- Flagstone will be a flat piece of stone commonly used as a walkway. This decorative stone will lay directly on the ground and will often use a base material such as paving sand or crushed granite.
- Lava rock will be mined from volcanic lava domes and will be completely red in color but can also be black. This rock can come in many sizes and can be very versatile. It can be used as ground cover, a walkway or as an accent piece.
- Mexican beach pebbles are smooth, polished and will give a yard a tropical look, often coming in a grayish-black color. This rock can commonly be found on a pathway or near a pool and offer an elegant appeal, but if you do live in certain parts of the United States, it can be hard to find.
- Pea gravel, as the name implies, is a landscape rock the size of a pea, and can come in many colors and sizes. Common sizes include 1/4 inch, 1/2 inch and 5/8 inches. This rock will be found either as a simple walkway surface or used as a filler.
- River rocks is a stone used in connection with water-based areas, hence the name river. This rock will be used when the water needs to be drained and ran off to a certain point on the property and will be slightly larger than pea gravel. These rocks are readily available at most big-name hardware store.
What are the extra costs?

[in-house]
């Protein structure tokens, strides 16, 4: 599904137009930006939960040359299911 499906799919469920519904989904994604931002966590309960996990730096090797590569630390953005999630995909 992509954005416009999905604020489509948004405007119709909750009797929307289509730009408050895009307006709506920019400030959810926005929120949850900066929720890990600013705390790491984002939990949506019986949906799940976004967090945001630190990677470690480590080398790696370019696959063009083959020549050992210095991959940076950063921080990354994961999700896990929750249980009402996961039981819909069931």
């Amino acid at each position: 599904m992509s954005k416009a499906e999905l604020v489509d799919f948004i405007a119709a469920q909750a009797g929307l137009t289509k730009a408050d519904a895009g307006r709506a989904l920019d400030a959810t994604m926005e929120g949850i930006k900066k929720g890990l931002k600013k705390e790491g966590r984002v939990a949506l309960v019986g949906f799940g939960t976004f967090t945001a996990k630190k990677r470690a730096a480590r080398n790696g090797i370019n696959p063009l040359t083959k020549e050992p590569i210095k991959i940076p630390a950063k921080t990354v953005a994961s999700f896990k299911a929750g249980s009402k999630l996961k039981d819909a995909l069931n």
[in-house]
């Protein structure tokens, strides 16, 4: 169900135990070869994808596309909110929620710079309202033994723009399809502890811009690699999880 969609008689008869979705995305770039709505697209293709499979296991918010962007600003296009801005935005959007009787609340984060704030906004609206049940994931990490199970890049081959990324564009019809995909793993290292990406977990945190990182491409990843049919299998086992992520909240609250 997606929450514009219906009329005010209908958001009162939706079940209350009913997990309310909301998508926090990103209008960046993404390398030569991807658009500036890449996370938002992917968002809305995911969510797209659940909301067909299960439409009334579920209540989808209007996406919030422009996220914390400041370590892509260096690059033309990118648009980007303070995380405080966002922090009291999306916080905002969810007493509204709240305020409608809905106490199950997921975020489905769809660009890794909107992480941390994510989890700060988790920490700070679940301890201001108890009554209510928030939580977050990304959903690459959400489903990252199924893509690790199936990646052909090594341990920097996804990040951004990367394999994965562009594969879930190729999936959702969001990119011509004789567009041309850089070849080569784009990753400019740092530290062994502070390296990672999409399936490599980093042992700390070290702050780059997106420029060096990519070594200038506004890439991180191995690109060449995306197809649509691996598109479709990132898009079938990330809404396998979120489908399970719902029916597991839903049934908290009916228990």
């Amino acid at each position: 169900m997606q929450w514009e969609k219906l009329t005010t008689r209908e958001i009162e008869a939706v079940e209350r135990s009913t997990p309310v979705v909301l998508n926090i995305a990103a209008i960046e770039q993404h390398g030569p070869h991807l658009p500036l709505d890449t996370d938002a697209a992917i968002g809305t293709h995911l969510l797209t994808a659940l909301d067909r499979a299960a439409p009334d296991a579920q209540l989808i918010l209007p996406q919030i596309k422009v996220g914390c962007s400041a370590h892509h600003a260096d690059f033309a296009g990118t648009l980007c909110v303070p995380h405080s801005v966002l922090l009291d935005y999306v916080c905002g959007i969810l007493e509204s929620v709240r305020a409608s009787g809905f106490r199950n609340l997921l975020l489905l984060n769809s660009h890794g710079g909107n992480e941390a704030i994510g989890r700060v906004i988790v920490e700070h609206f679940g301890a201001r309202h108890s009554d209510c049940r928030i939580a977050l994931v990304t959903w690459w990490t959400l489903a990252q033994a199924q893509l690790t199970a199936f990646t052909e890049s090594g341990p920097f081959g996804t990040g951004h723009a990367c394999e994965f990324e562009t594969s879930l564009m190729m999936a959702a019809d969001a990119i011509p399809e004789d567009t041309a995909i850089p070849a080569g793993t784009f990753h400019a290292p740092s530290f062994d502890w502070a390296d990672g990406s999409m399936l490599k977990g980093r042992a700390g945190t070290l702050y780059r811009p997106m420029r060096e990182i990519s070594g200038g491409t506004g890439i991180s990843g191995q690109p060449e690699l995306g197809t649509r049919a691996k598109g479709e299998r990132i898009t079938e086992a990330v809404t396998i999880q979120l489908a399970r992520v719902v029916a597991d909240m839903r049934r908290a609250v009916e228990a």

- Landscaping rocks will either be screened or non-screened. If screened, the costs can be 40 percent more on average.
- A tough, fibrous black fabric is highly recommended before you install the rocks. This thick fabric screen will allow water to flow through it, but it will prevent weeds from popping through the rocks.
- Most landscaping rock companies will charge a delivery fee unless a minimum is met. Most delivery charges can start at $50 and go up from here.
- Some supply companies will charge extra if you want to have the rocks or boulder wrapped in plastic during transportation. Plastic wrap can vary from $7 to $35 per rock. Wired baskets can also be added to protect the smaller rocks from moving around in the truck while being transported.
Tips to know
- Avoid laying pea gravel in areas where you may push a lawn mower or anything else with wheels.
- If using rocks for a walkway, consider shoveling snow in the winter as it can be hard to shovel some snow off certain rock types.
- How much rock do you need? First, measure the length and width of the area that needs to be covered in feet. Next, determine the depth needed in feet; if it’s less than a foot, divide the number by 12. With these numbers, multiply the length by the width by the desired depth. This will give you the cubic feet you will need for your project. With this number, divide by 27 to determine the cubic yards. Azrockit.com goes more in depth with the calculation.
How can I save money?
- Compare prices with at least three nurseries. Be sure to ask about delivery, as well as get a good look at what the rock is going to look like. Many nurseries will allow you to take the samples home to match it up with your yard.
- Consider checking out local landscaping dumps. There are landfills that can have various items such as larger rocks as well as other rubbish. With permission, consider checking these areas out to see what’s available.